Dr Holly Ryan will examine enduring cultural ties between the UK and places outside Europe
The purpose of ‘twin towns’ and the bonds of international friendship that they nurture will be investigated in a new research project.
Dr Holly Ryan, Senior Lecturer in International Politics, has been awarded £300,000 from the ESRC New Investigator Award to look into the relatively unexplored area of how relationships formed through these official partnerships morph into enduring cultural ties.
The three-year project will define ‘international friendship’ and the value of it, look into how the practice has evolved since the mid-20th century, and understand the role that art and cultural exchange play in maintaining these relationships.
Existing research tends to focus on the ‘macro-trends’ of how and where twinning occurs, and its use as a form of ‘municipal foreign policy’ undertaken by local councils.
Yet little exists on the ‘micro-processes’ of how these link-ups emerge and are sustained, particularly in the form of ‘solidarity twinning’. For instance, enduring ‘international friendships’ between the UK and Nicaragua date back to the 1979 Sandinista Revolution, when scores of international volunteers travelled to Latin America to assist with the rebuilding of the economy.
Despite local government funding cuts since 2008, partnerships forged in this way continue to remain vibrant. Twelve UK/Nicaragua twinning organisations are still in existence, yet only two enjoy council funding and are instead largely run by enthusiastic volunteers.
Dr Ryan said: “This is a fantastic opportunity to contribute to the research base on international friendship, solidarity and cultural exchange, which takes on a renewed importance at a time of rising polarisation.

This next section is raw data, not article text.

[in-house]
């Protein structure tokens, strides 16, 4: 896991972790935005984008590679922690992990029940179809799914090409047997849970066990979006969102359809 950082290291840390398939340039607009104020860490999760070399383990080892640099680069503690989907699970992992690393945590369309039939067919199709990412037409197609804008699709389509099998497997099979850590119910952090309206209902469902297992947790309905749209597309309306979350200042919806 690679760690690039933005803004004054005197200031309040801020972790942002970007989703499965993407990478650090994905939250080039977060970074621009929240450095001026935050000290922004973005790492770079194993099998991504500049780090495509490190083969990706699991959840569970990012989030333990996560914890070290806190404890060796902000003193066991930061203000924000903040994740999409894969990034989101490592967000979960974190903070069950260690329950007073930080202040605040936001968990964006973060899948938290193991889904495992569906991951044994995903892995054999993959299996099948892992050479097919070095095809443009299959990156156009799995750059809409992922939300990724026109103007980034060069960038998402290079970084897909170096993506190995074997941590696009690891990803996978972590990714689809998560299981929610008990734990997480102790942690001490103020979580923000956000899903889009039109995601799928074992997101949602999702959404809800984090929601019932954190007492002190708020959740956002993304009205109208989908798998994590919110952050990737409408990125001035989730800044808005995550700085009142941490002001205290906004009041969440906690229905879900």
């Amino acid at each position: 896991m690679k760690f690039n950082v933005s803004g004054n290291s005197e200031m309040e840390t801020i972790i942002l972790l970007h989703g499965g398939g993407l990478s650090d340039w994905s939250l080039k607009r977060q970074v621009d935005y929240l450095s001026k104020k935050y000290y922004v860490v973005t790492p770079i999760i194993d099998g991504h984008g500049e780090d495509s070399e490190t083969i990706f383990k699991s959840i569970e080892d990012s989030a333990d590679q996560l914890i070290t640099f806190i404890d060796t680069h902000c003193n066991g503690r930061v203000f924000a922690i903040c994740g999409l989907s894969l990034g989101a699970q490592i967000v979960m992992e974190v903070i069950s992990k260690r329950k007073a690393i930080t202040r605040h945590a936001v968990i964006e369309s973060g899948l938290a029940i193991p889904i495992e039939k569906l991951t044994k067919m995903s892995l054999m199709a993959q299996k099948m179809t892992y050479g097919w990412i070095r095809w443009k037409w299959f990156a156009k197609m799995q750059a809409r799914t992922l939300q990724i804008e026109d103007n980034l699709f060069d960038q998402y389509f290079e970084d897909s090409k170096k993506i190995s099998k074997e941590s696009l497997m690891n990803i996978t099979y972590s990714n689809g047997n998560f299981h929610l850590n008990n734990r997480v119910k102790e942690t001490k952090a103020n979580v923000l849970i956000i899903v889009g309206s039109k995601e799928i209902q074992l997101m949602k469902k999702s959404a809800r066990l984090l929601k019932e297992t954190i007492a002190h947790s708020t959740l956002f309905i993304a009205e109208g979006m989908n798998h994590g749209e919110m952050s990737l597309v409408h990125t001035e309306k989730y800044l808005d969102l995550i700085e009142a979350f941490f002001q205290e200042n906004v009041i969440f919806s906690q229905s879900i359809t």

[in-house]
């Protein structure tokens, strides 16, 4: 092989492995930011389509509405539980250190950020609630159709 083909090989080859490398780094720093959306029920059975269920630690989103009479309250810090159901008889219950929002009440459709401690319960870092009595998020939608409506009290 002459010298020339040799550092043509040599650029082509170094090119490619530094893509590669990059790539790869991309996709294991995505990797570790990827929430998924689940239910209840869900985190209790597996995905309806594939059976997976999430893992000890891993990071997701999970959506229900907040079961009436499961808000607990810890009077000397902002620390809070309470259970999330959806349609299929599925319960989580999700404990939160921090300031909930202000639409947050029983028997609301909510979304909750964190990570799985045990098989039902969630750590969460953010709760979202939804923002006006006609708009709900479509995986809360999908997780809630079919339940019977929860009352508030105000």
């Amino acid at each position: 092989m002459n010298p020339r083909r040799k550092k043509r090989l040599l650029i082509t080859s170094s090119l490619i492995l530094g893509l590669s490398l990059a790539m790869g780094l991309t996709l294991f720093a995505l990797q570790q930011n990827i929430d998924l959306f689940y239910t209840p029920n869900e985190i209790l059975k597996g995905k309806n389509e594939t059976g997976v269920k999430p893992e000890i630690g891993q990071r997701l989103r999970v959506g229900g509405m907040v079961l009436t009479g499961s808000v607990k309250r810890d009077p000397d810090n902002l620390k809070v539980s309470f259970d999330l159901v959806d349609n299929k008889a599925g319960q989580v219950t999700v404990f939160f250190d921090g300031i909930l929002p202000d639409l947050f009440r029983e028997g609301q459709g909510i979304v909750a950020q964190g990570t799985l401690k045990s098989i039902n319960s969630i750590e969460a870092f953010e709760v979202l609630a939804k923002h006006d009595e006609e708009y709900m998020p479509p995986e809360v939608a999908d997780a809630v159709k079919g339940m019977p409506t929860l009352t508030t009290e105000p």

“Among other things, this award will enable me to conduct research on twinning projects beyond Europe, which we really know very little about.
“One of the wonderful things about this award from the ESRC is that it combines the opportunity to undertake research of public interest and with a comprehensive skills development programme which is extremely useful for Early Career Researchers such as myself."
Dr Ryan intends to use a rare arts-based approach to the research, analysing cultural outputs such as paintings, plays and dance.
This is a fantastic opportunity to contribute to the research base on international friendship, solidarity and cultural exchange, which takes on a renewed importance at a time of rising polarisation.
Interviews will be conducted with organisations involved in twinning, and an in-depth case study will also be conducted using at least one of the UK/Nicaragua links.
Dr Ryan will author a monograph on completion of the project, as well as several journal articles and public reports and events to increase public and professional understanding of twin towns.
The ESRC New Investigator Grant supports early career researchers working in the social sciences.